Illinois lawmakers move to consolidate Chicago regional transit

BY SourceMedia | MUNICIPAL | 05/08/24 08:00 AM EDT By Jennifer Shea

Lawmakers in the Illinois General Assembly have proposed legislation to abolish the multiple service boards operating public transit in the Chicago area and consolidate them under a new Metropolitan Mobility Authority.

At present, the Regional Transportation Authority oversees finances, funding and planning for the Chicago Transit Authority, which provides local rail and bus service in the city; Metra, which runs commuter trains from the suburbs to Chicago; and Pace, which provides suburban bus service.

Both the CTA and the RTA are significant issuers of municipal bonds.

The move to consolidate follows a December "plan of action" report by the Chicago Metropolitan Agency for Planning that highlighted a $730 million annual budget shortfall bearing down on the metro region by 2026. That amounts to about 20% of the transit system's annual operating costs.

CMAP is a transportation and land use planning agency that covers all seven counties in northeastern Illinois. Tasked by the General Assembly with devising legislative recommendations to address the looming budget crisis, CMAP recommended changes to revenue sources and governance practices that included $1.5 billion in new operating support for transit from the state and $400 million in annual capital investments.

The agency also called for expanding the state sales tax base to include additional services and replacing the motor fuel tax surcharge with funds from congestion pricing or tolling.

Among the governance changes suggested by CMAP was to either create a single regional entity or to empower a regional coordinating agency but maintain the service boards.

State Sen. Ram Villivalam, D-Chicago, and state representatives Eva-Dina Delgado, D-Chicago, and Kam Buckner, D-Chicago, have taken CMAP up on its suggestions, following the first of the two governance paths laid out in the report.

Delgado told The Bond Buyer that she opted for the first path because it "is more likely to result in an integrated regional transit governance structure" and a regionally responsive, efficient transit system.

Villivalam's bill, SB3936, as well as Delgado's and Buckner's bills, HB5829 and HB5823, carve out a territory for the MMA of Cook, DuPage, Kane, Lake, McHenry and Will counties, the same area under the umbrella of the present-day RTA. Under the legislation, the MMA would be created as a unit of local government and municipal corporation.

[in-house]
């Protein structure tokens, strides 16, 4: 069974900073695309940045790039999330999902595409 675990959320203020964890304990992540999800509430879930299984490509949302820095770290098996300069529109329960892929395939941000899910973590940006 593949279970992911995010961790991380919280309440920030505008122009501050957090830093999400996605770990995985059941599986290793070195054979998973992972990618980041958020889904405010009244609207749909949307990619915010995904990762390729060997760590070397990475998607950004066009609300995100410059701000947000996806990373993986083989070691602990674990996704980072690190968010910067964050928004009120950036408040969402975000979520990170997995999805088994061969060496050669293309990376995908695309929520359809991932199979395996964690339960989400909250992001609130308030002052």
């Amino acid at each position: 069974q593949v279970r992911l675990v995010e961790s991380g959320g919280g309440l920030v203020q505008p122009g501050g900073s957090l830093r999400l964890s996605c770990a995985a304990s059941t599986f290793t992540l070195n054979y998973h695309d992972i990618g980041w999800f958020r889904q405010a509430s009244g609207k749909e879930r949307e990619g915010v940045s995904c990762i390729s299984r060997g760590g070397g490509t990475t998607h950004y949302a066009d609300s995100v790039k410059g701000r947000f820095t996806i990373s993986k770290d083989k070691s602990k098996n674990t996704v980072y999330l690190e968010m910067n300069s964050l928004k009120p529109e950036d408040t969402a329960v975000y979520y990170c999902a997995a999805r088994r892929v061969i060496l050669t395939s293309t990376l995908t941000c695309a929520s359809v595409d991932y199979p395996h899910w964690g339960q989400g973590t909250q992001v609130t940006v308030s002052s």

The assets of the consolidated transit systems would be vested in the new authority without impairments.

"To the fullest extent allowed by applicable law, the Authority shall succeed to all the rights, assets, franchises, contracts, property, and interests of every kind of the consolidated entities," SB3936 reads. The CTA, Metra and Pace governing boards would be abolished, and they would instead become operating divisions of the MMA.

"It's very early in the legislative process to have detailed consolidation plans," Delgado said. "But the intent would be for the MMA to assume all outstanding debt of RTA and CTA and honor those debt obligations."

Jennie Vana, CMAP's deputy of communications and engagement, said CMAP staff is reviewing the legislation on the table to provide legislators with more detailed input aligned with CMAP's report.

"Some of our key takeaways so far have been to ensure we are maintaining the three-legged stool approach that we took in the PART report as the focus now shifts to legislative action," she said. "Decisions about how we improve the system, how we fund it and how we govern it are all interlinked."

Vana noted that there is also a supplemental bill being considered that would provide up to $1.5 billion for transit.

"The $1.5 billion aligns with our PART recommendations," she said. "Only filling the $730 million gap wouldn't improve service, just maintain the status quo. The additional funding would support needed investments in additional service ? better buses, increased accessibility, et cetera. It's important that funding, governance, and system improvements are all considered at the same time."

Delgado said the $1.5 billion is intended to go toward improvements in service frequency, time-of-day service coverage and enhanced reliability.

The proposed legislation also calls on the MMA to adopt a strategic plan every five years that includes information about operating expenses, debt service, pension and other post-employment benefits contributions and availability of working capital, among other things.

Under HB5829, the new authority would have "all powers necessary" to borrow money and to issue negotiable bonds or notes.